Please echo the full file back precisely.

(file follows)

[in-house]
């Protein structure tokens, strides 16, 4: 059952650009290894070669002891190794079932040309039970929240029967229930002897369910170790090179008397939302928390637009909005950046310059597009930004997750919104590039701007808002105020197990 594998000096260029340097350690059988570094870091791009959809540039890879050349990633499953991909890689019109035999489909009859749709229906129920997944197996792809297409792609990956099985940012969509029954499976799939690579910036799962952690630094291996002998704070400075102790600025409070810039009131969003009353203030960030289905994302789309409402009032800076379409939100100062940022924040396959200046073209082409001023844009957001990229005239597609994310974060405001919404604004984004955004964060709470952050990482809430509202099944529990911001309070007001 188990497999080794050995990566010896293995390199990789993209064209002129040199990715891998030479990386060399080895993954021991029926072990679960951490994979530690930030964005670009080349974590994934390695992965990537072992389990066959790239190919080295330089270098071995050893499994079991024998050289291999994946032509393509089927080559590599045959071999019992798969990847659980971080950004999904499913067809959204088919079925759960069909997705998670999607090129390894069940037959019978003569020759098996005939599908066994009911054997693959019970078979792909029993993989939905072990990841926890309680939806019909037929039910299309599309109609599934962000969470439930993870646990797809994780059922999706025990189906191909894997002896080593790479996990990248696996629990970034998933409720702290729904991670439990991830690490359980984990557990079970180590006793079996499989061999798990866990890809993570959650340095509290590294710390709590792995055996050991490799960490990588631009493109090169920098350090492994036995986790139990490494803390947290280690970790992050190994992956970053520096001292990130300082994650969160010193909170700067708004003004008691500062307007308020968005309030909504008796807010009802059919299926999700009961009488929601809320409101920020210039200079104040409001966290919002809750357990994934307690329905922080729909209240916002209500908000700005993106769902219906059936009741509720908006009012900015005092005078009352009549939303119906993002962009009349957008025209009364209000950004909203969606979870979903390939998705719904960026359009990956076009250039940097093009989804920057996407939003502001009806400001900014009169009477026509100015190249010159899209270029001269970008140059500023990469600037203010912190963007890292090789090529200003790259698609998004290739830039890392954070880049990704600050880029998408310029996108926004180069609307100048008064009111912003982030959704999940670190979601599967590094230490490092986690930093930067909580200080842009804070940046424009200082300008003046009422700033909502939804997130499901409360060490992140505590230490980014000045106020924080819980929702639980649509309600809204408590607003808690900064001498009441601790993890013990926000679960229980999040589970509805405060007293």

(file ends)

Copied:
[in-house]
């Protein structure tokens, strides 16, 4: 059952650009290894070669002891190794079932040309039970929240029967229930002897369910170790090179008397939302928390637009909005950046310059597009930004997750919104590039701007808002105020197990 594998000096260029340097350690059988570094870091791009959809540039890879050349990633499953991909890689019109035999489909009859749709229906129920997944197996792809297409792609990956099985940012969509029954499976799939690579910036799962952690630094291996002998704070400075102790600025409070810039009131969003009353203030960030289905994302789309409402009032800076379409939100100062940022924040396959200046073209082409001023844009957001990229005239597609994310974060405001919404604004984004955004964060709470952050990482809430509202099944529990911001309070007001 188990497999080794050995990566010896293995390199990789993209064209002129040199990715891998030479990386060399080895993954021991029926072990679960951490994979530690930030964005670009080349974590994934390695992965990537072992389990066959790239190919080295330089270098071995050893499994079991024998050289291999994946032509393509089927080559590599045959071999019992798969990847659980971080950004999904499913067809959204088919079925759960069909997705998670999607090129390894069940037959019978003569020759098996005939599908066994009911054997693959019970078979792909029993993989939905072990990841926890309680939806019909037929039910299309599309109609599934962000969470439930993870646990797809994780059922999706025990189906191909894997002896080593790479996990990248696996629990970034998933409720702290729904991670439990991830690490359980984990557990079970180590006793079996499989061999798990866990890809993570959650340095509290590294710390709590792995055996050991490799960490990588631009493109090169920098350090492994036995986790139990490494803390947290280690970790992050190994992956970053520096001292990130300082994650969160010193909170700067708004003004008691500062307007308020968005309030909504008796807010009802059919299926999700009961009488929601809320409101920020210039200079104040409001966290919002809750357990994934307690329905922080729909209240916002209500908000700005993106769902219906059936009741509720908006009012900015005092005078009352009549939303119906993002962009009349957008025209009364209000950004909203969606979870979903390939998705719904960026359009990956076009250039940097093009989804920057996407939003502001009806400001900014009169009477026509100015190249010159899209270029001269970008140059500023990469600037203010912190963007890292090789090529200003790259698609998004290739830039890392954070880049990704600050880029998408310029996108926004180069609307100048008064009111912003982030959704999940670190979601599967590094230490490092986690930093930067909580200080842009804070940046424009200082300008003046009422700033909502939804997130499901409360060490992140505590230490980014000045106020924080819980929702639980649509309600809204408590607003808690900064001498009441601790993890013990926000679960229980999040589970509805405060007293």